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Official Site of Josephine Baker
Achievements  

Transmission of culture

Josephine was instrumental in the introduction of the Jazz Age to Europe; she helped represent American culture at a time when Europeans thought America had no culture.

Humanitarian
She did frequent charity work in Paris, appearing at benefits as well as being generally helpful. According to Phyllis Rose in Jazz Cleopatra, Josephine "kissed babies in foundling homes, gave dolls to the young and soup to the aged."

War efforts
During World War II, Josephine worked as a Red Cross nurse and an underground courier for the French Resistance. She also entertained troops as a sublieutenant in the women's auxiliary of the Free French forces.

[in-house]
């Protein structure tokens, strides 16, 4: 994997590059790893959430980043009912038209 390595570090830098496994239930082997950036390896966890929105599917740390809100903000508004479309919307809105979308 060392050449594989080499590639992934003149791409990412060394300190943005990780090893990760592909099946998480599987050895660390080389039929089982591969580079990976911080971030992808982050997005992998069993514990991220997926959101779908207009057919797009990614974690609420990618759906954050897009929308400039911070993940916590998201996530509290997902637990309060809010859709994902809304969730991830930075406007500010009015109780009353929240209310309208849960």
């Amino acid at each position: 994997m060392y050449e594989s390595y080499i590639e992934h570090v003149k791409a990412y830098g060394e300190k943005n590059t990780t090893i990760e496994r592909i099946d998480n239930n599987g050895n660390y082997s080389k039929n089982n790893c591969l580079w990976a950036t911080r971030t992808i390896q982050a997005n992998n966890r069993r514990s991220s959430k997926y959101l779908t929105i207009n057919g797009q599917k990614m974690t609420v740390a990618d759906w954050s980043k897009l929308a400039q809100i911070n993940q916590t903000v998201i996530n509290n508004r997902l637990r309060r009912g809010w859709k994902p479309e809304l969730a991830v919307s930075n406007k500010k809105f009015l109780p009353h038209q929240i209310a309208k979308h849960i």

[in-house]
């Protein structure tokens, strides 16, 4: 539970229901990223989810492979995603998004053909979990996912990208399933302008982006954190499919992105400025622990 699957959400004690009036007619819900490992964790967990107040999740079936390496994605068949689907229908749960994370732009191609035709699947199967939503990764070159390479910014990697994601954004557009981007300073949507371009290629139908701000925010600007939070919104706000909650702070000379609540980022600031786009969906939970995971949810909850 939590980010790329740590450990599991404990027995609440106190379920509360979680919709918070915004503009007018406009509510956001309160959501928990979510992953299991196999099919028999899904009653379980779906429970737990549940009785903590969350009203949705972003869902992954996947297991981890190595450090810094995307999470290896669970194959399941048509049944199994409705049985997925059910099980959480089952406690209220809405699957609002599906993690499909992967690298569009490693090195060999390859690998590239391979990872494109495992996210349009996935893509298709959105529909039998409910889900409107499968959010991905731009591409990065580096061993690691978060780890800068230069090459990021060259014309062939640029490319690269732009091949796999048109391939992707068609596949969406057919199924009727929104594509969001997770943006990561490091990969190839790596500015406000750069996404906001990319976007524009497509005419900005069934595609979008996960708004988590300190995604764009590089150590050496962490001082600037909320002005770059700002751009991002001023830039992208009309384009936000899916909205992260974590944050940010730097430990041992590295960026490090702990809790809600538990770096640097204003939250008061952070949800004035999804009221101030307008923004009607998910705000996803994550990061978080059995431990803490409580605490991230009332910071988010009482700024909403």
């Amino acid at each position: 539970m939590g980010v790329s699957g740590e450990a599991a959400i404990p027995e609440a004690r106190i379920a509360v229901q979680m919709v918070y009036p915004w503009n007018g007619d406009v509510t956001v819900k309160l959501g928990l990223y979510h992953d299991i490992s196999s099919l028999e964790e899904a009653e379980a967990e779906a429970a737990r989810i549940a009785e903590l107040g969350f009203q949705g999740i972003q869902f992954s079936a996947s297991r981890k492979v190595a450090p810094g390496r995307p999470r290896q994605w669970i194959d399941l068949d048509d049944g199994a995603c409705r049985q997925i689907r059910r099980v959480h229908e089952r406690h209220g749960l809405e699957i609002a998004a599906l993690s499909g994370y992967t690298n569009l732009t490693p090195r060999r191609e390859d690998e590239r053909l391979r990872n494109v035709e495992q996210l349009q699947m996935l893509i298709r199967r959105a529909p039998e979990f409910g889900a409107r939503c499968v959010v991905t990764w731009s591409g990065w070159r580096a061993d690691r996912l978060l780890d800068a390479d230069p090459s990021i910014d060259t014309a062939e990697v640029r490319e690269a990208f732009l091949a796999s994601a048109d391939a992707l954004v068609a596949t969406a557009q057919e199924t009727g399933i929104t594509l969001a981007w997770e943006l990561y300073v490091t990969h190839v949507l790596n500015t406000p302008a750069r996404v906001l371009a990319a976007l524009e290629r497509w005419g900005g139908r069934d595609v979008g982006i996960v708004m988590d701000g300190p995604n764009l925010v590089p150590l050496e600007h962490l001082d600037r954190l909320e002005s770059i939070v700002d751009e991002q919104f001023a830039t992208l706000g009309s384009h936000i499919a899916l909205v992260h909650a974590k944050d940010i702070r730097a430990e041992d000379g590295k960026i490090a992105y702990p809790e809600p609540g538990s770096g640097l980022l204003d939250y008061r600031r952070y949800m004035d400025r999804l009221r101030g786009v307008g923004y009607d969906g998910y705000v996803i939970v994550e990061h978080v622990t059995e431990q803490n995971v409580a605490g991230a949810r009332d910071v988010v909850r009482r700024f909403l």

Civil rights activist
Despite her attachment to Paris, Josephine felt it was her duty to help advance the civil rights movement in America. She wouldn't perform in theaters that discriminated, refusing to go on stage until blacks were allowed to sit in the same areas as whites. Josephine also spoke at the 1963 March on Washington, telling the crowd they looked like "Salt and pepper. Just what it should be."

Children of the world
Josephine didn't have children of her own, so she started an adopted family she called her "Rainbow Tribe." She wanted to prove that children of different colors and nationalities could live and prosper together. In all, she adopted 12 children from all over the world, but in the process, she lost her husband and her home.
 
De Meyer - Josephine Baker 1925-26
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